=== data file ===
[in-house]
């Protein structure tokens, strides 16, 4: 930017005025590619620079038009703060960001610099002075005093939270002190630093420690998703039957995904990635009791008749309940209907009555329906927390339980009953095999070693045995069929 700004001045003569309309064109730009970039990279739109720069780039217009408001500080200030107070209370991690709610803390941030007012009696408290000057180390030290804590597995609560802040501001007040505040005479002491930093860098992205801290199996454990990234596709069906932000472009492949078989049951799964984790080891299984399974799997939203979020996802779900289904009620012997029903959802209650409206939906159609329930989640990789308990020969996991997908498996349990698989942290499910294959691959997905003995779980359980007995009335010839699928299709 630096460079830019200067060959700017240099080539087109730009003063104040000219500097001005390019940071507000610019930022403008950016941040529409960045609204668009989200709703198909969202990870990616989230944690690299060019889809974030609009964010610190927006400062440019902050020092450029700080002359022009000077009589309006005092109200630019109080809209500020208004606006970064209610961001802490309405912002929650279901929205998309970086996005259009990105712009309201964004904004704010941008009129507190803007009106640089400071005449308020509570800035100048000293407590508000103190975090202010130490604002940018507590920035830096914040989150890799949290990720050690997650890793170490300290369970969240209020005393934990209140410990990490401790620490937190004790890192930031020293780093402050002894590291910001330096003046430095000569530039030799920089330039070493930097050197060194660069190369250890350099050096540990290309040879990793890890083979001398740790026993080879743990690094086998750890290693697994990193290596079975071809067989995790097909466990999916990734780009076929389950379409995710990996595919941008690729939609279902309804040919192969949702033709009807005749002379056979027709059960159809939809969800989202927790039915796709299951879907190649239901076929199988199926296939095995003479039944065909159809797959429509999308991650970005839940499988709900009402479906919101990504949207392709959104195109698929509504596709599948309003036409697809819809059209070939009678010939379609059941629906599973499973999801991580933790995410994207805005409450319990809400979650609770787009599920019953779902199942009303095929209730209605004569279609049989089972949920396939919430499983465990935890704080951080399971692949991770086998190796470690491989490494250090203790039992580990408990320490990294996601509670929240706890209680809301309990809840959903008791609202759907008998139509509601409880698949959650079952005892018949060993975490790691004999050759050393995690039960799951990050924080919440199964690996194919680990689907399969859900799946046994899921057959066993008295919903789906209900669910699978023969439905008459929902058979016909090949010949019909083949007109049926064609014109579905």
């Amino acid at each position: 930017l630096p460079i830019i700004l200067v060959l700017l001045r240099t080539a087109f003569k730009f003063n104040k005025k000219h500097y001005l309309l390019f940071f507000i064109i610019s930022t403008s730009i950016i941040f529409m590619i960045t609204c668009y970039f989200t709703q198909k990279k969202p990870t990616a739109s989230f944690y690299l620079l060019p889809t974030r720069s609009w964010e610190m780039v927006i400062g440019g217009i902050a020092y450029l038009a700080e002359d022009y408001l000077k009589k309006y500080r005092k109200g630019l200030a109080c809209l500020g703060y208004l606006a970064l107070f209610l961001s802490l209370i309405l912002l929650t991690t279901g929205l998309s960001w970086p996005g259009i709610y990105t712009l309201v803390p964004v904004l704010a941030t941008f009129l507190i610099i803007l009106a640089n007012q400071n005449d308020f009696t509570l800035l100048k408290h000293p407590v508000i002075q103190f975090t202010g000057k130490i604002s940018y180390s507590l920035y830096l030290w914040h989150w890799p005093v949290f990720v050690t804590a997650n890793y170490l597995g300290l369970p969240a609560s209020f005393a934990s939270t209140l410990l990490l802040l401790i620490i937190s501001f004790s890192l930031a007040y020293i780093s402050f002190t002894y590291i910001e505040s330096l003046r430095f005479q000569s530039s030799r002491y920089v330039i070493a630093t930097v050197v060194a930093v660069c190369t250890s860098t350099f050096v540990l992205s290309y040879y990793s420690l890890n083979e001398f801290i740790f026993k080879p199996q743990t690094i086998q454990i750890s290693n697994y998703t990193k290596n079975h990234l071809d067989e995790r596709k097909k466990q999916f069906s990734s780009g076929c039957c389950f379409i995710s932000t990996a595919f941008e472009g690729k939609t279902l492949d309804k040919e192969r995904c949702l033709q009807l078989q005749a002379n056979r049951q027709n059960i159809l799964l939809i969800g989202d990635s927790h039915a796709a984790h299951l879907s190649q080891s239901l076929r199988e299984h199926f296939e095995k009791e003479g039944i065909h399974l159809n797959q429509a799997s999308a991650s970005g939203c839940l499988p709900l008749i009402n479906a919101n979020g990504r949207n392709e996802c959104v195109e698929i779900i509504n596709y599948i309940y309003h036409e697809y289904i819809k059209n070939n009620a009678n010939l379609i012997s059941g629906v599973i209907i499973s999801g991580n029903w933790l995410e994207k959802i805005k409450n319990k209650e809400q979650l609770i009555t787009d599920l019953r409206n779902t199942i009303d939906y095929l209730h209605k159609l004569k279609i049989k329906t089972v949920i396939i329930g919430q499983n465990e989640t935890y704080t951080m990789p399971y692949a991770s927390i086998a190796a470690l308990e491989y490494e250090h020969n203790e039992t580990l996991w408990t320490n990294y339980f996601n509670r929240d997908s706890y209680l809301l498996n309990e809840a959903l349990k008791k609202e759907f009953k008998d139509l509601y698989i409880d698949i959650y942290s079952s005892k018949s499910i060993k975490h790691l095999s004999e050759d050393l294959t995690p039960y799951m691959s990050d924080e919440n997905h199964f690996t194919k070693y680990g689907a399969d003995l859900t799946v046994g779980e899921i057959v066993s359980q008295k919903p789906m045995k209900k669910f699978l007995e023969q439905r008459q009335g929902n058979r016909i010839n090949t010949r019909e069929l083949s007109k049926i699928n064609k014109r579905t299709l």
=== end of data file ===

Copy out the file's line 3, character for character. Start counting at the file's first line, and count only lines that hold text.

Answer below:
């Amino acid at each position: 930017l630096p460079i830019i700004l200067v060959l700017l001045r240099t080539a087109f003569k730009f003063n104040k005025k000219h500097y001005l309309l390019f940071f507000i064109i610019s930022t403008s730009i950016i941040f529409m590619i960045t609204c668009y970039f989200t709703q198909k990279k969202p990870t990616a739109s989230f944690y690299l620079l060019p889809t974030r720069s609009w964010e610190m780039v927006i400062g440019g217009i902050a020092y450029l038009a700080e002359d022009y408001l000077k009589k309006y500080r005092k109200g630019l200030a109080c809209l500020g703060y208004l606006a970064l107070f209610l961001s802490l209370i309405l912002l929650t991690t279901g929205l998309s960001w970086p996005g259009i709610y990105t712009l309201v803390p964004v904004l704010a941030t941008f009129l507190i610099i803007l009106a640089n007012q400071n005449d308020f009696t509570l800035l100048k408290h000293p407590v508000i002075q103190f975090t202010g000057k130490i604002s940018y180390s507590l920035y830096l030290w914040h989150w890799p005093v949290f990720v050690t804590a997650n890793y170490l597995g300290l369970p969240a609560s209020f005393a934990s939270t209140l410990l990490l802040l401790i620490i937190s501001f004790s890192l930031a007040y020293i780093s402050f002190t002894y590291i910001e505040s330096l003046r430095f005479q000569s530039s030799r002491y920089v330039i070493a630093t930097v050197v060194a930093v660069c190369t250890s860098t350099f050096v540990l992205s290309y040879y990793s420690l890890n083979e001398f801290i740790f026993k080879p199996q743990t690094i086998q454990i750890s290693n697994y998703t990193k290596n079975h990234l071809d067989e995790r596709k097909k466990q999916f069906s990734s780009g076929c039957c389950f379409i995710s932000t990996a595919f941008e472009g690729k939609t279902l492949d309804k040919e192969r995904c949702l033709q009807l078989q005749a002379n056979r049951q027709n059960i159809l799964l939809i969800g989202d990635s927790h039915a796709a984790h299951l879907s190649q080891s239901l076929r199988e299984h199926f296939e095995k009791e003479g039944i065909h399974l159809n797959q429509a799997s999308a991650s970005g939203c839940l499988p709900l008749i009402n479906a919101n979020g990504r949207n392709e996802c959104v195109e698929i779900i509504n596709y599948i309940y309003h036409e697809y289904i819809k059209n070939n009620a009678n010939l379609i012997s059941g629906v599973i209907i499973s999801g991580n029903w933790l995410e994207k959802i805005k409450n319990k209650e809400q979650l609770i009555t787009d599920l019953r409206n779902t199942i009303d939906y095929l209730h209605k159609l004569k279609i049989k329906t089972v949920i396939i329930g919430q499983n465990e989640t935890y704080t951080m990789p399971y692949a991770s927390i086998a190796a470690l308990e491989y490494e250090h020969n203790e039992t580990l996991w408990t320490n990294y339980f996601n509670r929240d997908s706890y209680l809301l498996n309990e809840a959903l349990k008791k609202e759907f009953k008998d139509l509601y698989i409880d698949i959650y942290s079952s005892k018949s499910i060993k975490h790691l095999s004999e050759d050393l294959t995690p039960y799951m691959s990050d924080e919440n997905h199964f690996t194919k070693y680990g689907a399969d003995l859900t799946v046994g779980e899921i057959v066993s359980q008295k919903p789906m045995k209900k669910f699978l007995e023969q439905r008459q009335g929902n058979r016909i010839n090949t010949r019909e069929l083949s007109k049926i699928n064609k014109r579905t299709l």